Remember me, O Lord, in Thy Kingdom not unto judgment or condemnation be my partaking of Thy holy mysteries, O Lord, but unto healing of soul and body.
From the Liturgy of St John Chrysostom
We are a country at war. We have been at war many years now, fighting terrorism overseas. Before this war on terrorism, there was a war on communism, a war on fascism, a war over territory, a war over slavery, a war against “Indians,” and a war for independence. These are just some of the “big” wars in the history of our country. But is not a blog about war, you can find many of those elsewhere written by others much more qualified than I.
Rather, this is my thinking about moral injury: the mostly hidden wound of war on combatants and the similarity to our own moral injury as sinful humans.
Many of us old enough to remember Vietnam can recall the soldiers returning to a society hostile to them. For some number of them, it was a devastating re-entry. We are tempted to blame it on their participation in a “bad” war.
Compare Vietnam to today’s “good” war where recruits enlist with fanfare and return as heroes (“Thank you for your service”). Nowadays, veterans (I was in the Air Force years ago) are asked to stand to applause on Veterans Day.
In his book, Killing From the Inside Out, in which he effectively dismantles Augustine’s/Aquines’ Just War Doctrine, Meagher cites Pentagon statistics indicating a “runaway suicide rate in the military, averaging thirty-three suicides per month in 2012, roughly one every seventeen hours.” One every seventeen hours. This is not unique to our current war. Grossmann (On Killing: The Psychology Cost of Learning to Kill in War and Society) notes that there were periods during the “Good War,” (WWII) where US soldiers were being discharged (“shellshocked” was the old term) at a rate equal to that of incoming recruits.
But, aren’t these, WWII and the war on terrorism, the “good wars,” the Just Wars? If so, why the devastating effect on so many soldiers?
In his interview in the magazine Road to Emmaus, (“The Opposite of War is Not Peace”), Dr Timothy Patitsas refers to post World War II research that indicated eighty-five percent (85%!!) of US combatants in combat would either not fire their weapons or they would aim to miss. Similar, albeit limited, research conducted on our opposing armies yielded the same result. After the release of these findings, the US Military devised a new way to train soldiers by having them shoot at human-like shapes. Patitsas notes that after this change, “the post-traumatic stress in Vietnam skyrocketed and hasn’t stopped yet.”
I an not expert in treating combatants, but I’d like to bring out some important points by some who are.
Many of those specializing in the treatment of combat veterans have made some important discoveries. It seems that despite our best theological and moral efforts to differentiate between murder and killing, a human being who takes a life makes no such distinction in the depths of their soul. Taking a life of another kills something within many who take that life. Meagher refers to this a “moral injury.” Labeling a returning soldier as a “hero” only deepens the moral injury, causing the soldier to retreat within themselves and further from community. It seems, according to these authors, that many, upon returning from war, view themselves as criminals unfit for society and undeserving of a hero’s welcome.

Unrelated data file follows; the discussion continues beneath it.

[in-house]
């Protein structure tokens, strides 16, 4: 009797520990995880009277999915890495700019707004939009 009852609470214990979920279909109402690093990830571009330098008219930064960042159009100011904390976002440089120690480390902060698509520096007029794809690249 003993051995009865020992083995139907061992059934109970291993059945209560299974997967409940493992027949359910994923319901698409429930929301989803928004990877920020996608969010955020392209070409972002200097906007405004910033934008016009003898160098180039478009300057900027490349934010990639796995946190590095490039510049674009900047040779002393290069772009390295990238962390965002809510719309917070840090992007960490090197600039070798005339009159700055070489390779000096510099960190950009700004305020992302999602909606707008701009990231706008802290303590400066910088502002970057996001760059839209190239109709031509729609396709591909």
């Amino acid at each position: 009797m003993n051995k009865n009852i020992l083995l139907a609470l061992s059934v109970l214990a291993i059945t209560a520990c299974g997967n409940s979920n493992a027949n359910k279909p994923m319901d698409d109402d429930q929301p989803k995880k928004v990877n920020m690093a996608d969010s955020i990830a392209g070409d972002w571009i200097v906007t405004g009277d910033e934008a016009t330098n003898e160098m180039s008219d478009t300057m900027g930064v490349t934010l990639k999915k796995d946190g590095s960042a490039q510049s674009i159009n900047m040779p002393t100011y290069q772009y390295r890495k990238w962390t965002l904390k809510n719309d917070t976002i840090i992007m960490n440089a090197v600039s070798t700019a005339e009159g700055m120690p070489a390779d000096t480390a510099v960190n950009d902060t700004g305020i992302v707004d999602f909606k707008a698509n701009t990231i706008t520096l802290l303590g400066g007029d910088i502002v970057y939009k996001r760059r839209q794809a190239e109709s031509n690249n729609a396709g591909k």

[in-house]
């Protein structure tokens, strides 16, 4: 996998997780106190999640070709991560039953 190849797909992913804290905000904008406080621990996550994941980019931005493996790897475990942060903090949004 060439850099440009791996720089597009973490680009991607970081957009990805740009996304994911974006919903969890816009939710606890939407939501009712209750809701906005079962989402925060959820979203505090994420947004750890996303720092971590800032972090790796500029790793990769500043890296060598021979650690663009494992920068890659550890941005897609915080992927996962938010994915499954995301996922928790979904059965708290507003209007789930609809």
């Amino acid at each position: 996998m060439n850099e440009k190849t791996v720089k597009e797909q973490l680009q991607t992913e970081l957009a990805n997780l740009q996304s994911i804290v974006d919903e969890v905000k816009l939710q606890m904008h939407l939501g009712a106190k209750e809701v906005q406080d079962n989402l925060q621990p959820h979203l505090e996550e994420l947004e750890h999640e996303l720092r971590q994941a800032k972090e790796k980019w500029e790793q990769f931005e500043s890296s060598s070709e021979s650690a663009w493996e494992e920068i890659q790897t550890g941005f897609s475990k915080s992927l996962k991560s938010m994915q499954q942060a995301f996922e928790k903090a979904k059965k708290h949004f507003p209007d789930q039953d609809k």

Here is the image in my mind that has sparked my thinking on this: the juxtaposition of a hero’s welcome parade thrown in honor of someone who views one’s self as a criminal, the one who feels they have committed the crime of killing another human being celebrated by society. Imagine what must be going through this person’s mind, the energy it must take to play the role of the returning hero. This is an image I’ll return to shortly.
Cognitive therapy, “talking it out” only seems to make the isolation worse for returning combatants. Suicide can be a final escape from this hidden, moral injury, the dissonance between being society’s hero, yet feeling irredeemable. Therapists are looking for another way to help. Shay, in Achilles in Vietnam, believes that help for soldiers can be found in the ancient past. His assertion, now widely accepted, is that Homer’s Iliad was written to help Greek soldiers, morally injured by war, cope with this hidden injury and to eventually re-enter society. As I understand it, there is a new form of therapy, based on Shay’s work, emerging to help soldiers returning from combat.
As I said above, the point of my thinking here is not to focus on war. I hope I’ve said enough to now turn to what is really on my mind. And I hope you are still with me.
In reading some of the above material, the idea of a soldier feeling like a criminal and suffering moral injury due to his or her actions resonated deeply within me. Not because I was in combat—I was enlisted during one of the short periods of time our country was not at war—rather, the idea of suffering moral injury, receiving a hero’s welcome, and the typical therapies that have been employed for healing brought to my mind my experience in the churches I have attended and the Christian books I have read as I battled my own sin.